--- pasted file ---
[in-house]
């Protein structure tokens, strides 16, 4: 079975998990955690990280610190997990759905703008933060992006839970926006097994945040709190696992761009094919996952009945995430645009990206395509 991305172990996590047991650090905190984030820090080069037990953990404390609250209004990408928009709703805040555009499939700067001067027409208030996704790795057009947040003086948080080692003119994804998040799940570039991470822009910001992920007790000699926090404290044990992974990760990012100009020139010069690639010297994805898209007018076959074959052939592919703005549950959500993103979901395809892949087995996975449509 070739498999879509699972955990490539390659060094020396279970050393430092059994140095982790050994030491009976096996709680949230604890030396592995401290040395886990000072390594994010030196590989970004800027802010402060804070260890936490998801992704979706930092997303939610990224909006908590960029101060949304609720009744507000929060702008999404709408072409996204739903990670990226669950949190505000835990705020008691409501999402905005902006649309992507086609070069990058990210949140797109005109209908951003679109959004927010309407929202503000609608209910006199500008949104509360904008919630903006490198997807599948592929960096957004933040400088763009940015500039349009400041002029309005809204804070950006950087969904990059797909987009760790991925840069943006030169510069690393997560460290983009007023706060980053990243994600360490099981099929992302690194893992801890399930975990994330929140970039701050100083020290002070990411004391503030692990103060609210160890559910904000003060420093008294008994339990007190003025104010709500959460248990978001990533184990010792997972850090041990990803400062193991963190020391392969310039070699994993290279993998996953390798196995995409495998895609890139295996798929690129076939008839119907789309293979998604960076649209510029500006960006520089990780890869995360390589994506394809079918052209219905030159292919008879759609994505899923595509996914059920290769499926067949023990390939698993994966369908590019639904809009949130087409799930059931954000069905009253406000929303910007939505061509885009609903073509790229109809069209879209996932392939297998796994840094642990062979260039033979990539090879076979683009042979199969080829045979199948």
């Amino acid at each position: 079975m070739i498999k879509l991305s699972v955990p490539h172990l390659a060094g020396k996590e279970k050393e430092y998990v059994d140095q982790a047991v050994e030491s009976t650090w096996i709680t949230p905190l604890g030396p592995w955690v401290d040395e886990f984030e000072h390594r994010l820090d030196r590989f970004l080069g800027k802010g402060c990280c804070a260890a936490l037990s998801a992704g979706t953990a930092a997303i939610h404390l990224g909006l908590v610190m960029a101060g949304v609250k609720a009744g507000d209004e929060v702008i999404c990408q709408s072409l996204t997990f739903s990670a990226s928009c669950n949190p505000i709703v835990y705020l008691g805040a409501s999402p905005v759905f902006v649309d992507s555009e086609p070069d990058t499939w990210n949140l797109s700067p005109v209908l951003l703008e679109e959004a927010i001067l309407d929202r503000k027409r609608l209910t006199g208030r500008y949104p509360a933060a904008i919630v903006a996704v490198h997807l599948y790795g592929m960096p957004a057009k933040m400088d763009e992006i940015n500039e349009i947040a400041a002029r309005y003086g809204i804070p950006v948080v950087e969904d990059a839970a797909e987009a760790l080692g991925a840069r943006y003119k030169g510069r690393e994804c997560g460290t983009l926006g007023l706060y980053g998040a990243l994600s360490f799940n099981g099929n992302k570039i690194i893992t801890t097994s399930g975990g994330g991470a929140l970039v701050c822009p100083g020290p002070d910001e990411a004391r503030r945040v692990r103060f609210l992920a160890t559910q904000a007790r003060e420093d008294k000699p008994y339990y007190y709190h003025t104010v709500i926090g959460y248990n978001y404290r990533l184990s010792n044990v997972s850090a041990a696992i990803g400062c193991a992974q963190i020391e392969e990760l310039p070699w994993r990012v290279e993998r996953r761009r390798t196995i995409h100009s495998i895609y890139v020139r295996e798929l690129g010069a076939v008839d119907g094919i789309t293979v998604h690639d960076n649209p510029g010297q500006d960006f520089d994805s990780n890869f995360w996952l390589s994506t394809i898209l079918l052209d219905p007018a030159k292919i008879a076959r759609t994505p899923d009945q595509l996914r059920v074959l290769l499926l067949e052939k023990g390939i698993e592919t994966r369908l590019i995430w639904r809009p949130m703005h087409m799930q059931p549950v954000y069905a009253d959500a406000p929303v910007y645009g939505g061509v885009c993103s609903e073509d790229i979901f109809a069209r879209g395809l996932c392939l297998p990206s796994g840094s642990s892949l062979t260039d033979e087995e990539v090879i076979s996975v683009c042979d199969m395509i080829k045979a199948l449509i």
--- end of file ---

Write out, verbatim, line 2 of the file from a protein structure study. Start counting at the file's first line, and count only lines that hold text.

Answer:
């Protein structure tokens, strides 16, 4: 079975998990955690990280610190997990759905703008933060992006839970926006097994945040709190696992761009094919996952009945995430645009990206395509 991305172990996590047991650090905190984030820090080069037990953990404390609250209004990408928009709703805040555009499939700067001067027409208030996704790795057009947040003086948080080692003119994804998040799940570039991470822009910001992920007790000699926090404290044990992974990760990012100009020139010069690639010297994805898209007018076959074959052939592919703005549950959500993103979901395809892949087995996975449509 070739498999879509699972955990490539390659060094020396279970050393430092059994140095982790050994030491009976096996709680949230604890030396592995401290040395886990000072390594994010030196590989970004800027802010402060804070260890936490998801992704979706930092997303939610990224909006908590960029101060949304609720009744507000929060702008999404709408072409996204739903990670990226669950949190505000835990705020008691409501999402905005902006649309992507086609070069990058990210949140797109005109209908951003679109959004927010309407929202503000609608209910006199500008949104509360904008919630903006490198997807599948592929960096957004933040400088763009940015500039349009400041002029309005809204804070950006950087969904990059797909987009760790991925840069943006030169510069690393997560460290983009007023706060980053990243994600360490099981099929992302690194893992801890399930975990994330929140970039701050100083020290002070990411004391503030692990103060609210160890559910904000003060420093008294008994339990007190003025104010709500959460248990978001990533184990010792997972850090041990990803400062193991963190020391392969310039070699994993290279993998996953390798196995995409495998895609890139295996798929690129076939008839119907789309293979998604960076649209510029500006960006520089990780890869995360390589994506394809079918052209219905030159292919008879759609994505899923595509996914059920290769499926067949023990390939698993994966369908590019639904809009949130087409799930059931954000069905009253406000929303910007939505061509885009609903073509790229109809069209879209996932392939297998796994840094642990062979260039033979990539090879076979683009042979199969080829045979199948």